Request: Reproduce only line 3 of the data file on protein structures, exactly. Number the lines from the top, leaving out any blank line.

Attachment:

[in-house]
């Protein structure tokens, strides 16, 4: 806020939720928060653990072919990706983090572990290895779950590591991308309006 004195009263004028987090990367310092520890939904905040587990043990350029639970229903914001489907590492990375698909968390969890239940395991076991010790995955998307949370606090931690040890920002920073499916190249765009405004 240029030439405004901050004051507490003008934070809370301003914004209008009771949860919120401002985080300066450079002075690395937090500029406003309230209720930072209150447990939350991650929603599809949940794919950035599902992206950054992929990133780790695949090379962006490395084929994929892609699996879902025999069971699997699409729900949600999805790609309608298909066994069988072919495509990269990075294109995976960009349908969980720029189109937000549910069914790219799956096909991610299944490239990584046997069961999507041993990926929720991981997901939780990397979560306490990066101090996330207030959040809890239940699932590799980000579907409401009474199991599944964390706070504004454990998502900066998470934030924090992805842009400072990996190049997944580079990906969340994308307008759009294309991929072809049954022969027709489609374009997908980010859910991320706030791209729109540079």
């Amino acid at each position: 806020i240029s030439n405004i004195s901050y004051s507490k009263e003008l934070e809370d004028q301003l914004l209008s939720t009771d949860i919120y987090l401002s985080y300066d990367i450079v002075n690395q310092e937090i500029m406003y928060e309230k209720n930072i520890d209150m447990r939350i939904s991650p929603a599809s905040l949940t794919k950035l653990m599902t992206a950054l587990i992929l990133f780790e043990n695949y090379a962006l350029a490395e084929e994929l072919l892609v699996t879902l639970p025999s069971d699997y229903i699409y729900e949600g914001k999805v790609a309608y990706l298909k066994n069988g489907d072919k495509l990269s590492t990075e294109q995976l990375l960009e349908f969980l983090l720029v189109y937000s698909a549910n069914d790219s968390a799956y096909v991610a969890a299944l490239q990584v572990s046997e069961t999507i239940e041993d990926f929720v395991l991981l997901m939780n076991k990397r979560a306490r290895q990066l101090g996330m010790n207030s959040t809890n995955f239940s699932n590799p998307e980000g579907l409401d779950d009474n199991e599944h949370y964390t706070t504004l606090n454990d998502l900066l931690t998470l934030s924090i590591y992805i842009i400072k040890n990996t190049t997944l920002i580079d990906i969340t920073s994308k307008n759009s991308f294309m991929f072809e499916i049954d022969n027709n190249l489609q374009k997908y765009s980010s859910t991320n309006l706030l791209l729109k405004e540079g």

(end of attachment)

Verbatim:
């Amino acid at each position: 806020i240029s030439n405004i004195s901050y004051s507490k009263e003008l934070e809370d004028q301003l914004l209008s939720t009771d949860i919120y987090l401002s985080y300066d990367i450079v002075n690395q310092e937090i500029m406003y928060e309230k209720n930072i520890d209150m447990r939350i939904s991650p929603a599809s905040l949940t794919k950035l653990m599902t992206a950054l587990i992929l990133f780790e043990n695949y090379a962006l350029a490395e084929e994929l072919l892609v699996t879902l639970p025999s069971d699997y229903i699409y729900e949600g914001k999805v790609a309608y990706l298909k066994n069988g489907d072919k495509l990269s590492t990075e294109q995976l990375l960009e349908f969980l983090l720029v189109y937000s698909a549910n069914d790219s968390a799956y096909v991610a969890a299944l490239q990584v572990s046997e069961t999507i239940e041993d990926f929720v395991l991981l997901m939780n076991k990397r979560a306490r290895q990066l101090g996330m010790n207030s959040t809890n995955f239940s699932n590799p998307e980000g579907l409401d779950d009474n199991e599944h949370y964390t706070t504004l606090n454990d998502l900066l931690t998470l934030s924090i590591y992805i842009i400072k040890n990996t190049t997944l920002i580079d990906i969340t920073s994308k307008n759009s991308f294309m991929f072809e499916i049954d022969n027709n190249l489609q374009k997908y765009s980010s859910t991320n309006l706030l791209l729109k405004e540079g």